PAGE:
Historical instrumentalization of politics

The use of symbolic potential of historical policy to underpin political programs and manage public sentiment is not uncommon, especially in countries that are experiencing fundamental socio-political transformations. Compared with East European countries and Ukraine – where, based on the Polish experience, an Institute of National Memory was created in 2006 – Russia was initially a laggard, launching its own political machine to recycle symbolic resources of the historical past rather late.

However, starting in the second half of the 2000s, the situation began to change, and over time quantitative dynamics has grown into a qualitative shift. It is not that the state began to aggressively influence the system of school education to push a view of history that corresponded to its interests, promote patriotic upbringing, and dictate the agenda of museums and cinema, mass media and the academy (quasi-government organizations [GNGO] like the Russian Historical Society and the Russian Military-Historical Society played important roles in this). This is true but in this regard, Russia’s experience is not particularly unique. The “special path” of Russia is something different.
"In Russia’s case, the typical political instrumentalization of history is less interesting than the rather unique situation of historical instrumentalization of politics."
President Putin attends the opening ceremony for the nationwide campaign Memory Watch-2019. In the photo: Putin looking at the fallen Reichstag. Source: Twitter
In Russia, historical policy has not been institutionalized at the state level (besides the Presidential Commission to Counter Attempts to Falsify History to the Detriment of Russia’s Interests, which was created in 2009 by President Medvedev and lasted less than three years), a paradoxical fact that does not reflect the Russian government’s lack of attention to history, but rather the incredible weight that the historical past has gained in shaping the government’s policy. Political manipulation of history was not specifically institutionalized because it became an integral substantial part of politics as such.

Typically, appeals to the historical past serve as symbolic window dressing for realpolitik, its rhetorical accompaniment, disguising the true intentions of political actors or giving them, post factum, additional legitimacy. In the case of Russian politics in recent years, the historical past does not sit on its discursive surface. Rather, it represents its structural core. The relationship between real national interests and historical ambitions stretching back into the past has been flipped on its head. The former are being sacrificed for the latter.

Economic interests, concern for the material welfare of citizens and social stability, ensuring the country’s security and development have become rhetorical motifs, only ornamenting political discourse. Meanwhile, the general line of actual policy, personified by the figure of the Russian leader, involves the reconstruction of the past and the creation of a total historical installation within which historical governance practices, social mechanisms, cultural forms and foreign policy models should be reproduced.

The imperfect form of politics

The past sets out markers for the future development of a country and provides ideas about how to ensure its security. It shapes officially translated cultural preferences and norms of socially approved behavior, the aesthetic tastes of the ruling elite and the ideas they draw on, views on the world and war. The language used to describe current processes and events is doing more than just providing a repertoire of comparisons from the past that allow you to understand the meaning of what is happening here and now – it is also trying to impose the perception of a repetition of the past.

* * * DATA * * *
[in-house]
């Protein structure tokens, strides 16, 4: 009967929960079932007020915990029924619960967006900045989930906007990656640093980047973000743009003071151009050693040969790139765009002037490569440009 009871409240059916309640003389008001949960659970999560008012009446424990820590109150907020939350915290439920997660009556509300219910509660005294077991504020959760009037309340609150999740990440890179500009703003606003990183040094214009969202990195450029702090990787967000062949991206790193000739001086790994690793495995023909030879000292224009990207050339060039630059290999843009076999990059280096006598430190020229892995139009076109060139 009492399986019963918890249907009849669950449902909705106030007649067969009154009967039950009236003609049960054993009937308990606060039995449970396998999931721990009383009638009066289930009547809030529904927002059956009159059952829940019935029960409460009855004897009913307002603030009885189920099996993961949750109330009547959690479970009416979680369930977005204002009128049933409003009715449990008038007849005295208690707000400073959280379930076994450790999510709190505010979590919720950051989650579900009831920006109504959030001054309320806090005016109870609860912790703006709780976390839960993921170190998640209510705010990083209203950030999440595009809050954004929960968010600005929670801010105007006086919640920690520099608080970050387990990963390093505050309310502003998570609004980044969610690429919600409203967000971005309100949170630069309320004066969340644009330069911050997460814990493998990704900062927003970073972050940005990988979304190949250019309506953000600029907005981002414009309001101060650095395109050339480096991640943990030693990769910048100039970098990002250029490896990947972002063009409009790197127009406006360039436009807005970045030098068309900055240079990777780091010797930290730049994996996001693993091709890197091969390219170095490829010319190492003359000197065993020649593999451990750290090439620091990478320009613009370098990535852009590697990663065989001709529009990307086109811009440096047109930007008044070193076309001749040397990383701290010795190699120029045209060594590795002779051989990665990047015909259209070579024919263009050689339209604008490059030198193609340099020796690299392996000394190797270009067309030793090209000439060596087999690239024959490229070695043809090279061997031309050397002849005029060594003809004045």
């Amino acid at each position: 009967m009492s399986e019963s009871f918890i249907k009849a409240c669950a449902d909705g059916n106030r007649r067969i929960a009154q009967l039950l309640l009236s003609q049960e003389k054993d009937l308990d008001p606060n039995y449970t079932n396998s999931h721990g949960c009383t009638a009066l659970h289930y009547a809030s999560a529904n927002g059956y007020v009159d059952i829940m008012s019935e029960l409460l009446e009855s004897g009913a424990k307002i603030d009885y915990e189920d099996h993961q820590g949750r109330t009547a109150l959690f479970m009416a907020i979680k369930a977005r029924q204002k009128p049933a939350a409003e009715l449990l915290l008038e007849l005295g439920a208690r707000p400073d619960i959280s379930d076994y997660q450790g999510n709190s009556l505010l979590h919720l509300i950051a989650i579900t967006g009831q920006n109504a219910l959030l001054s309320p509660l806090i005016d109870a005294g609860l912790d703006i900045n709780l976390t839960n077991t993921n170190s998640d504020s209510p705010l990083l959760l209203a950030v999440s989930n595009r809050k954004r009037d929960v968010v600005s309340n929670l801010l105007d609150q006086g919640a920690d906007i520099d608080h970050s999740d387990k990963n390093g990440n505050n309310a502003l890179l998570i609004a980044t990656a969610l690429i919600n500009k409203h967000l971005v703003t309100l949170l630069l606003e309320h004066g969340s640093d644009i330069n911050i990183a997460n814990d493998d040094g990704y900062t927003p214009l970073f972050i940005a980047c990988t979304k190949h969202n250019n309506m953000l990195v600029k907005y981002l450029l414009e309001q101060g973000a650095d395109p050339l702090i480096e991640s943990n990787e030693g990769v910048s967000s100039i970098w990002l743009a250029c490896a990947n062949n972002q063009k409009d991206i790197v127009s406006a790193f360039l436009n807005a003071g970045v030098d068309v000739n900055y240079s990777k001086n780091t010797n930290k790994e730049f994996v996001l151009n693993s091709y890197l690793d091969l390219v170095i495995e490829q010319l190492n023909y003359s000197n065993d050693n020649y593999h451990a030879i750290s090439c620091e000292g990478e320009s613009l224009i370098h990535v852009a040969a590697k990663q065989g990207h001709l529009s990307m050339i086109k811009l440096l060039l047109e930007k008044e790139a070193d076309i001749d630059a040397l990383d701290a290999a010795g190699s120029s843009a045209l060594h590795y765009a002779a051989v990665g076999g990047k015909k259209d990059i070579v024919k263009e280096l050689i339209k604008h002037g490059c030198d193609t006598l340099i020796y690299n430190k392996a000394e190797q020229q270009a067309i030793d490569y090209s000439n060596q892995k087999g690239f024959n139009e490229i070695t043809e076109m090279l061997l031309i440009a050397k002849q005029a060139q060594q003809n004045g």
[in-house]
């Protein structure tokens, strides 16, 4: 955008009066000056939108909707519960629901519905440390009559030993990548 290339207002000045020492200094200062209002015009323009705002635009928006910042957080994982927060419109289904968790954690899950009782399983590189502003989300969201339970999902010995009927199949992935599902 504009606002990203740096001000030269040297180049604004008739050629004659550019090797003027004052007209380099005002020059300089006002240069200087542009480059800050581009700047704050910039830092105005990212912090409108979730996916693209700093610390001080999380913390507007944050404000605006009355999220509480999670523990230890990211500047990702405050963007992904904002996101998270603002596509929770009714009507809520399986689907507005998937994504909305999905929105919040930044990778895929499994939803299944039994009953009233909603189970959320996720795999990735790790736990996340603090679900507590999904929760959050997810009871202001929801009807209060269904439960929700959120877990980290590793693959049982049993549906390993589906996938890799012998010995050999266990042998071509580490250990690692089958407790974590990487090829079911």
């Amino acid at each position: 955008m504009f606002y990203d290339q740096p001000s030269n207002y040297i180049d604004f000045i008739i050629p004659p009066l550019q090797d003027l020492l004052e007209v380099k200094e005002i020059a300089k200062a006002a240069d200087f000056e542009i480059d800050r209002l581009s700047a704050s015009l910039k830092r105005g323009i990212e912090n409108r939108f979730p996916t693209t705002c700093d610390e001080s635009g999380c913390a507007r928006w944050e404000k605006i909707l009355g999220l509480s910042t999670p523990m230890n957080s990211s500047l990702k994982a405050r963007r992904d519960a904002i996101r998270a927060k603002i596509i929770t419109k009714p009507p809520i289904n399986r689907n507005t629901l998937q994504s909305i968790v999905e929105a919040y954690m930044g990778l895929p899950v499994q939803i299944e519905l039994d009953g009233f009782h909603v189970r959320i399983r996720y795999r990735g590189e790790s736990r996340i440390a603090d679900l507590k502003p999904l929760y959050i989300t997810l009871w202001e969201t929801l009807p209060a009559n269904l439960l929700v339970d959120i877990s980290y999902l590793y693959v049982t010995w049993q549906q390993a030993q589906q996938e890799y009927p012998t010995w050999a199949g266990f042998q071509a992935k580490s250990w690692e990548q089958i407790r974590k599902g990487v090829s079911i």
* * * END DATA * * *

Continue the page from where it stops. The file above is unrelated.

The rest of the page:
That said, a specific era is not reconstructed in its entirety, but rather a certain historical matrix is synthesized from elements from different eras. The selection process is quite simple and reflects the political and financial needs of who is in power: the political ambitions of Peter, but without Eurocentrism; the territorial expansion of the Catherine era, but without liberties for nobles; the military-administrative machine and cultural obscurantism of Nicholas I, but without the defeat in the Crimean War; the economic growth of the second half of the 19th century, but without independent courts; the geopolitical power of the USSR, but without the abolition of private ownership of the means of production and focus on social equality.

In this sense, historical policy in Russia is not the specific symbolic practice involving the political use of knowledge about the past, but Russian politics as such. The historical past sets out its goals and provides its means, gives it shape and content, maps out the space of communication between its agent and consumers. Social consolidation, internal opposition, facing resistance from a neighboring country or opposition from the West are derived from the willingness or unwillingness to live inside the total historical installation that Russia is gradually turning into, or to interact with it according to the rules dictated by its political structure.

I believe that the political obsession with the past is inseparable from the motive that has guided Russian politics for the last 20 years, which since 2011-12 has become the main and in fact only one. We are talking about the quest of Putin and the beneficiaries of his regime to preserve and continue in time the power and capital they have monopolized. At first, this quest bore the features of a psychologically explainable desire, which was possible to satisfy due to the weakness of the existing democratic institutions. Gradually, it acquired a systemic character, such that the prospect of power changing hands became an existential threat for those in charge and a frightening prospect for those who had managed to adapt and learned to reap the benefits from the socio-economic system offered by the regime and its rules of everyday existence.